Why Customer Clubs Must Evolve in 2024

All stores with a customer club should actively work on personalization. So why can't more customer clubs personalize the content I receive via email?

Those who know me are aware that I am more interested in customer clubs than the average person and am a member of many. Therefore, it is disappointing that I am mostly let down every time I join a new one. Too often, I find that I just get a digital version of the old promotional flyer I used to receive in my home mailbox. I rarely unsubscribe from a customer club (you never know what might happen later), but I usually end up activating the spam filter.

As a customer, I expect a customer club in 2024 to be more than just a common newsletter sent to everyone who has registered their email address with the club. Often, stores know a lot more about me, at least if they want to. They have access to my purchase history, for example, and a lot of data about my digital behavior.

With 2.9 million members, Trumf is Norway's largest loyalty program and provides customers with benefits in NorgesGruppen's chains.

Personalized marketing and customer experiences have long been one of the hottest trends in retail. A recent survey by McKinsey shows that personalized marketing can reduce the cost of acquiring a new customer by as much as 50 percent, increase revenues by 5 to 15 percent, and increase the return on marketing investments by 10 to 30 percent.

So why can't more customer clubs personalize the content I receive via email?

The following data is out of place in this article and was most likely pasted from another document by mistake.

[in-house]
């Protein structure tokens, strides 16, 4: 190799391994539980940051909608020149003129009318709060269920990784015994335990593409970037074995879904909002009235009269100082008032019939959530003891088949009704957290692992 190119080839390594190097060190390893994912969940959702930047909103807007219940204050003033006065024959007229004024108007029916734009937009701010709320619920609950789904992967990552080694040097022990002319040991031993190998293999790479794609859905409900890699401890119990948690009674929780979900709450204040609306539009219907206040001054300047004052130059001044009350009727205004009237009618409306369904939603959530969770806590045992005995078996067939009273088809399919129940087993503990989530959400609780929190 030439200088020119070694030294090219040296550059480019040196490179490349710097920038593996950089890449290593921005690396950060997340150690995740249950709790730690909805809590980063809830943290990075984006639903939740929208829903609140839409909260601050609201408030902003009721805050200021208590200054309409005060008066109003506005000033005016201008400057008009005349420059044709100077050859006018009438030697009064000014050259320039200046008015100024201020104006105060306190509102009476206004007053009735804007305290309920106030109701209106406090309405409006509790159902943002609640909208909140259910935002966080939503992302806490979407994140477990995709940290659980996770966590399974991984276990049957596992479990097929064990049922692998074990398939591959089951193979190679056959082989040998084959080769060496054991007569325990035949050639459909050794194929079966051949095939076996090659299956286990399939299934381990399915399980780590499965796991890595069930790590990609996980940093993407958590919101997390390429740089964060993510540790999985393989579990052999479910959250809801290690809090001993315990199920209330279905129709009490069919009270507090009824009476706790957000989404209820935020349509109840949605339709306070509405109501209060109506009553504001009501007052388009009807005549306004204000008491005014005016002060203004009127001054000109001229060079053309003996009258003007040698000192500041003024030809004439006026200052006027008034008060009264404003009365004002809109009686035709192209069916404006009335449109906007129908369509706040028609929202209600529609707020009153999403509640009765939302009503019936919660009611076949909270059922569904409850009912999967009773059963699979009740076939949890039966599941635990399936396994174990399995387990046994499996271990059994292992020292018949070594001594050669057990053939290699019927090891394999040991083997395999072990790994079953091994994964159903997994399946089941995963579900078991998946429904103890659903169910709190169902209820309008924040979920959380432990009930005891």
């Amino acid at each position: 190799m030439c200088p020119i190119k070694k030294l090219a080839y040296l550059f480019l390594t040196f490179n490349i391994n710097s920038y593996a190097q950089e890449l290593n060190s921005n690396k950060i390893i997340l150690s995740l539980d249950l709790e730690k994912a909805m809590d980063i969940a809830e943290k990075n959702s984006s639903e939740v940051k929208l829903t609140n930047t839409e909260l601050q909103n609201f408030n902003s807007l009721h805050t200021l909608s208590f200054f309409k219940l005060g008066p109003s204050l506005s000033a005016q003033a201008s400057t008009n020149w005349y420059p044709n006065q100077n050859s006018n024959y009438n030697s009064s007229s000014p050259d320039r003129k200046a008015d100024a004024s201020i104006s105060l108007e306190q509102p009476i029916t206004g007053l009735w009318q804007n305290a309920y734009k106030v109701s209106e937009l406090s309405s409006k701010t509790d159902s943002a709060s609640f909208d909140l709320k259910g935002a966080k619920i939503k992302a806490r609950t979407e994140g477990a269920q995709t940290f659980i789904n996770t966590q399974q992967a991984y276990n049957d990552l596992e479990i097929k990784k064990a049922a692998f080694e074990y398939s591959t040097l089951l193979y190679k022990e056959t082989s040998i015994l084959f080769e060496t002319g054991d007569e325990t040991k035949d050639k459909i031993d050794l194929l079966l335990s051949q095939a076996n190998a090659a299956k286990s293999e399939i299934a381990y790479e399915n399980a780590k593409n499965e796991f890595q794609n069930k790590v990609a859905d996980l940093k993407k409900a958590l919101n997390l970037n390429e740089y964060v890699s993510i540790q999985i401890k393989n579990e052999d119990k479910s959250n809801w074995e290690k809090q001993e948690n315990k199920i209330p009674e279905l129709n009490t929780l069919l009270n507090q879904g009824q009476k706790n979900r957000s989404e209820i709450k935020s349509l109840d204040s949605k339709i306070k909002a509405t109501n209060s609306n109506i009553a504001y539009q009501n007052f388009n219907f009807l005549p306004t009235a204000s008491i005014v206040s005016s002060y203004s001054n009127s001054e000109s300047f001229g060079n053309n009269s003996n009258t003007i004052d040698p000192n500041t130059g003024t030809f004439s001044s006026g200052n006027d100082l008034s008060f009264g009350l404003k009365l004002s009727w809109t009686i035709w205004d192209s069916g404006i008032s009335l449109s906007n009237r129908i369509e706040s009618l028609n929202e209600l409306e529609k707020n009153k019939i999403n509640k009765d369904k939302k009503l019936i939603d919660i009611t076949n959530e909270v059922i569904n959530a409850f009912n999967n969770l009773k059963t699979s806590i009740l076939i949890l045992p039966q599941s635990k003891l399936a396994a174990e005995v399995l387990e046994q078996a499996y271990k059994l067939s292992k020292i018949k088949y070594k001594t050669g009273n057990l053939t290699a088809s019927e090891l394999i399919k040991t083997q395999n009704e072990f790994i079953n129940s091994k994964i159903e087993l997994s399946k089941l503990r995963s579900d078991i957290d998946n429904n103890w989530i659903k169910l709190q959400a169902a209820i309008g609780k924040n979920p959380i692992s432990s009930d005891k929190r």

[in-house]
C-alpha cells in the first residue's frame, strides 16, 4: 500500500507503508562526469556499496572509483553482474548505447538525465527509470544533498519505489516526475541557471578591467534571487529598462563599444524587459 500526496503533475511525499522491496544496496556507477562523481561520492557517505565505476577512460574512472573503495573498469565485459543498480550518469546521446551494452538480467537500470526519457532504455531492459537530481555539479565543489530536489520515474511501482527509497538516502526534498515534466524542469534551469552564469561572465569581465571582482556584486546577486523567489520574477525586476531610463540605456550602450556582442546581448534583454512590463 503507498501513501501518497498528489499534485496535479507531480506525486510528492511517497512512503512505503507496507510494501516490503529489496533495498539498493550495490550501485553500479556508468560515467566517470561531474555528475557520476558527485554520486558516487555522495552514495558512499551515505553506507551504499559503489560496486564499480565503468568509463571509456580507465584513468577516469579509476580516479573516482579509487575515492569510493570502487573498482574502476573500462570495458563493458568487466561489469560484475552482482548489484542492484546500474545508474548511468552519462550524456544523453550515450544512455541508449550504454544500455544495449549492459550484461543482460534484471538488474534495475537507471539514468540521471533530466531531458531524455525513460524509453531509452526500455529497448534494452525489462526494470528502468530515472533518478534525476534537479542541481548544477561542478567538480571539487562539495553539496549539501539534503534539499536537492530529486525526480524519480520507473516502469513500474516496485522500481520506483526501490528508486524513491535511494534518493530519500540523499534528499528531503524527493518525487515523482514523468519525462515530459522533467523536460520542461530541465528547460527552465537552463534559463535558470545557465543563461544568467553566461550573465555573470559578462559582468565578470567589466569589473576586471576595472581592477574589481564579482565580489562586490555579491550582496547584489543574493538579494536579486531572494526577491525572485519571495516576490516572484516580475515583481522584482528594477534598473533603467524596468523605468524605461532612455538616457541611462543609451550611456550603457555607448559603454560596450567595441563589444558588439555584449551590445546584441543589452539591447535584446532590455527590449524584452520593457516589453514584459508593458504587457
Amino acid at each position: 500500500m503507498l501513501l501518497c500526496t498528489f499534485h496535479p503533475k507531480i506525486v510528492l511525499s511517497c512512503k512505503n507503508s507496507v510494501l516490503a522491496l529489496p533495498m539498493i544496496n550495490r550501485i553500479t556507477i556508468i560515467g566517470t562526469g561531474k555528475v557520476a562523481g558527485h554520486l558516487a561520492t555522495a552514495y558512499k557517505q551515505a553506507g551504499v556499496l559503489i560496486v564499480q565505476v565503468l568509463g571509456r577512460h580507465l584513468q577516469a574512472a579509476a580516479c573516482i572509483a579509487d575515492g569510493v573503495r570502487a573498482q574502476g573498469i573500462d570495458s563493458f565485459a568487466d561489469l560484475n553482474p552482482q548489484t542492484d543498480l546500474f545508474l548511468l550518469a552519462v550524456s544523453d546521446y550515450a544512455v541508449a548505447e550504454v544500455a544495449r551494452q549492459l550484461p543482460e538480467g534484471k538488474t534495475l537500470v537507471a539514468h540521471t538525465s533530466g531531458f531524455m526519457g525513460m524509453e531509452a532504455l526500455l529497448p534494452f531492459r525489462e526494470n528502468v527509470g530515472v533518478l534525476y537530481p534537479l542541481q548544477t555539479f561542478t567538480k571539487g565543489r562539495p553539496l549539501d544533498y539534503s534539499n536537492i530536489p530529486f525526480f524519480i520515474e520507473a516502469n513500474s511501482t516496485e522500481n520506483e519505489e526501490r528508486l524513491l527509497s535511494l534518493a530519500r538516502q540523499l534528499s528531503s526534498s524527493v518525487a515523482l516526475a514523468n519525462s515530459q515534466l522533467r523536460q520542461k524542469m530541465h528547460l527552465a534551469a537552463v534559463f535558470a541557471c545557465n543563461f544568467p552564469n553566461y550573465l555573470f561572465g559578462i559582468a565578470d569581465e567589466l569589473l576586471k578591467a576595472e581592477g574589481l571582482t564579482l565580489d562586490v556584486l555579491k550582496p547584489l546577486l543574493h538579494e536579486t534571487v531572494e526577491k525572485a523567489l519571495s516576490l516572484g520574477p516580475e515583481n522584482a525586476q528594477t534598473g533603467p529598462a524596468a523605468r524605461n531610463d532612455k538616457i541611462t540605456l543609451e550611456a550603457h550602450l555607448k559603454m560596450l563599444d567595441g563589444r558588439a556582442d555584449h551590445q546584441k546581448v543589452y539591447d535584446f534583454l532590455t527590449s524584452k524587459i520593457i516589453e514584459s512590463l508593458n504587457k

Therefore, all stores with a customer club should actively work on personalization. But of course, it is challenging to offer hyper-personalization across different channels, as it places great demands on how you collect, manage, and use data.

I am passionate about relevance and the great value that lies in customer data used correctly. Here are my three tips for those who do not have a functioning customer club today:

1. Gain control of the data

Prioritize connecting as much data (product data, purchase history, and other customer data) as possible (remember to ask for consent from your customers) and make the data available to your customer club.

2. Invest in technology

Invest in technology that allows you to use data to personalize offers and other information sent to your customers. Done correctly, this is an investment, not a cost. The value you get back in increased conversion and sales will far exceed the investment.

3. Think big, but start small

Think big, but start simple. Get started quickly, and then gradually increase the degree of personalization. This way, you won't lose much time getting started, and you can measure effects along the way and make the right choices when you need to adjust and increase personalization.

We have been fortunate to contribute to the launch of Meny’s new customer club - Meny Mer. As a member of Meny Mer, Meny’s customers will get more of what they actually like. Based on previous purchases, they will now receive more and more relevant offers, as well as more tailored food inspiration.

Meny Mer is an example of a customer club that I believe functions as expected in 2024.